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New technique in facial reconstruction: the case of Giovanni Battista Morgagni

Abstract and Figures

Morgagni is considered the father of pathological anatomy. He died in 1771, 89 years old, and was buried in Saint Maxim church in Padua, where his wife and five of his 15 children were already buried. In 2011, an anthropological analysis confirmed that one of the skulls belonged to the oldest individuals among those found in Morgagni's tomb. A genetic analysis proved a kinship between this skull and the fragments of young individuals (one male and two females), supporting the hypothesis that they were Morgagni and his children. Thanks to the interaction between historical studies, anthropological research, and molecular analysis we can assume that the skull belongs to Giovanni Battista Morgagni and the skull fragments came from his children. Having obtained the identification of Morgagni, we performed a forensic facial reconstruction with new 3D technology. We compared the facial reconstruction with Morgagni's portraits done when he was living and near to his death, as to be closest to his real resemblances. Finally, we performed a superimposition test with busts and portraits, as to achieve a further confirmation of the molecular identification.
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DOI: 10.1127/anthranz/2018/0818 0003-5548/2018/0818 $ 0.00
Anthropol. Anz. PrePub-Article
J. Biol. Clin. Anthropol.
Published online March 2018
New technique in facial reconstruction: the case of Giovanni
Battista Morgagni
Alberto Zanatta1,*, Luca Bezzi2, Nicola Carrara3, Cicero Moraes2, Gaetano Thiene4
and Fabio Zampieri4
1 Museum of Pathological Anatomy, University Museums Centre (CAM), University of Padua, Padua, Italy
2 Arc-Team, Cles, Trento, Italy
3 Museum of Anthropology, University Museums Centre (CAM), University of Padua, Padua, Italy
4 Department of Cardiac, Thoracic and Vascular Sciences, University of Padua, Padua, Italy
* Corresponding author: alberto.zanatta.1@unipd.it
With 7 gures
Abstract: Morgagni is considered the father of pathological anatomy. He died in 1771, 89 years old, and was buried in
Saint Maxim church in Padua, where his wife and ve of his 15 children were already buried. In 2011, an anthropological
analysis conrmed that one of the skulls belonged to the oldest individuals among those found in Morgagni’s tomb. A
genetic analysis proved a kinship between this skull and the fragments of young individuals (one male and two females),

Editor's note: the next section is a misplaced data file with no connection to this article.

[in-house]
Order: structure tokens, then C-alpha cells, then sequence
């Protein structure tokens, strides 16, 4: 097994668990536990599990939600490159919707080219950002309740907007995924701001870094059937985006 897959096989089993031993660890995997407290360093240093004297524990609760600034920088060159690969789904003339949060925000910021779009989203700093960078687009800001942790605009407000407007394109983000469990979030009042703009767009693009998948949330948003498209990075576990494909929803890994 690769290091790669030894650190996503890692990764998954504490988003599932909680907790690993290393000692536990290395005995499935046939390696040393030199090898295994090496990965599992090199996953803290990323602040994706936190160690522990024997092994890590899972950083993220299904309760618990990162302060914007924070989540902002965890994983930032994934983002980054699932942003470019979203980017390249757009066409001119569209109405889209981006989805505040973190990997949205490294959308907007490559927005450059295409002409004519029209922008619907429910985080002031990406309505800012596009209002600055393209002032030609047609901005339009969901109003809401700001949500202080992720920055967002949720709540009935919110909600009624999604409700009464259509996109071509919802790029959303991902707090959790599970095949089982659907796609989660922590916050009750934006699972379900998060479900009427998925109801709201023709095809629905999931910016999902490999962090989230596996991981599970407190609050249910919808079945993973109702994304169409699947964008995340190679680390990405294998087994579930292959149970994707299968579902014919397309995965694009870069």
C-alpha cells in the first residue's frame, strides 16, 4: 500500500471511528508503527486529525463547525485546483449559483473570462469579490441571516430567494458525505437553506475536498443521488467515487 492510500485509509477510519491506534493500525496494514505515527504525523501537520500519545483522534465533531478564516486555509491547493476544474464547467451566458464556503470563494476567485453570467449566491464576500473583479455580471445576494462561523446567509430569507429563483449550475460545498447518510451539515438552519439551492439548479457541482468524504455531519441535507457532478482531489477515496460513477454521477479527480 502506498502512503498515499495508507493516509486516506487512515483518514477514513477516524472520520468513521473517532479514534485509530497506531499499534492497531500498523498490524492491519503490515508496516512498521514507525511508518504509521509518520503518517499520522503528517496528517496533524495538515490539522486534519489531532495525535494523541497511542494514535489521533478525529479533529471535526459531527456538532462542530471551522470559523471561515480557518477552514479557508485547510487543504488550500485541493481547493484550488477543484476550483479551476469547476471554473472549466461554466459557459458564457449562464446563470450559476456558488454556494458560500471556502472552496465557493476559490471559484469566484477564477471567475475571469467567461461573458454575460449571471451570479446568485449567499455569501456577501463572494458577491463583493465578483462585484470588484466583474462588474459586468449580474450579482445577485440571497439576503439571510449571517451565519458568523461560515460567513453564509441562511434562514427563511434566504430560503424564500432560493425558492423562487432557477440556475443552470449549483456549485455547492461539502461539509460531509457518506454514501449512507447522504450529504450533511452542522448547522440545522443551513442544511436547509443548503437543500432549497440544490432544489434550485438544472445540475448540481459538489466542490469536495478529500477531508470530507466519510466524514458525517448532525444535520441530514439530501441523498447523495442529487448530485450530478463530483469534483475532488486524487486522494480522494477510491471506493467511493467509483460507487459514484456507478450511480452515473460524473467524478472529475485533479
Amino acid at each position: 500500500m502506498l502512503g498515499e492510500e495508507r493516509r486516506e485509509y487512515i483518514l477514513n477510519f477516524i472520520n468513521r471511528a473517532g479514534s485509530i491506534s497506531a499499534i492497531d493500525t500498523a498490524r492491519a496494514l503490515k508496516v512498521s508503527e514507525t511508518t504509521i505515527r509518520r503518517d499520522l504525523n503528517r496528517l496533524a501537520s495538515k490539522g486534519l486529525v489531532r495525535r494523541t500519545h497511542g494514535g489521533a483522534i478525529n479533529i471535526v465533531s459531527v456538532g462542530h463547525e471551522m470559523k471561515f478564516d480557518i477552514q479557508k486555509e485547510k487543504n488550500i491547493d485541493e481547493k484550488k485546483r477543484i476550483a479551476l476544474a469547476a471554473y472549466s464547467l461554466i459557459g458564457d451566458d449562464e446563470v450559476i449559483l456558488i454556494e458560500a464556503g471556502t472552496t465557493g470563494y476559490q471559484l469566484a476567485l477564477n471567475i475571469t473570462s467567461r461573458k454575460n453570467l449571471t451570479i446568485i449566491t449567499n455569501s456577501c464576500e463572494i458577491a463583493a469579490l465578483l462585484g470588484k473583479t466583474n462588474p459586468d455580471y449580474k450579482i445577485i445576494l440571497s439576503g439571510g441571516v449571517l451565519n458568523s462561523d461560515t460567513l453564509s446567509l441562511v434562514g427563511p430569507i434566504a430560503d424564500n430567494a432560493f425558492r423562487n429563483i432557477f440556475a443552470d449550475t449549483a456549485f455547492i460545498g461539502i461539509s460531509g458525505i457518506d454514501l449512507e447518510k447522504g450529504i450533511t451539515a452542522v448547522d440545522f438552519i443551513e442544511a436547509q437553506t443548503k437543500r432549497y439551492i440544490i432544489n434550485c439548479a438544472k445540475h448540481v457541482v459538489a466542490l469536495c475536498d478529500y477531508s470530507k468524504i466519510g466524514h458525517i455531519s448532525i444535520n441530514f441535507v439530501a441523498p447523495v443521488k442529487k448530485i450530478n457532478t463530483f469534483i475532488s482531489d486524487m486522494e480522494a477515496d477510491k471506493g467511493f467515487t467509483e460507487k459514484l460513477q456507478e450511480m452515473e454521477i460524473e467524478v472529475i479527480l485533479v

supporting the hypothesis that they were Morgagni and his children. Thanks to the interaction between historical studies,
anthropological research, and molecular analysis, we can assume that the skull belongs to Giovanni Battista Morgagni and
the skull fragments came from his children. Having obtained the identication of Morgagni, we performed a forensic facial
reconstruction with new 3D technology. We compared the facial reconstruction with Morgagni’s portraits done when he
was living and near to his death, as to be closest to his real resemblances. Finally, we performed a superimposition test with
busts and portraits, as to achieve a further conrmation of the molecular identication.
Keywords: facial reconstruction; 3D technology; superimposition test; Giovanni Battista Morgagni
Introduction
Giovanni Battista Morgagni, founder of pathological anat-
omy (Zampieri et al. 2014), was born on February 25, 1682
in Forlì and died on December 5, 1771 in Padua (Italy), where
he was buried with other individuals into a mass grave in
the church of St. Maxim. Despite two different identication
attempts of Morgagni’s remains were carried on (in 1868 and
1900) without a denitive result (Zampieri 2012), in 2011
a team of the University of Padua Medical School, thanks
to a multidisciplinary approach, was able to achieve a posi-
tive identication comparing anthropological and molecular
analyses, with archaeological observations on the eld and
historical investigations (Zanatta et al. 2014).
Briey, this study led to a rst classication of 22 skulls,
8 dating back to the time of Morgagni and 14 which, accord-
ing to the historical sources, were not related with Morgagni’s
original grave, but were rather moved from an older burial
during the recognition in 1900 (Zampieri 2012). The skeletal
remains were all in secondary deposition conditions (Zanatta
2012). Based up on the historical conrmations, the 8 skulls
of the rst group can be identied with Morgagni, his rela-
tives and other Professors of Padua University who needed
a burial place. Among them, those classied as C23 and C24
were found in an earthenware jar (Fig. 1) being the two skulls
attributed to Morgagni, by an anthropological analysis, dur-
ing the recognition of 1868 and 1900. The specimens named
C25 were recognized as skull fragments of very young indi-
viduals, which, according to historical sources, could be
Morgagni’s children who died prematurely (Zampieri 2012;
Zanatta 2012). Taking these data into consideration and com-
bining them with the fact that among all the skulls related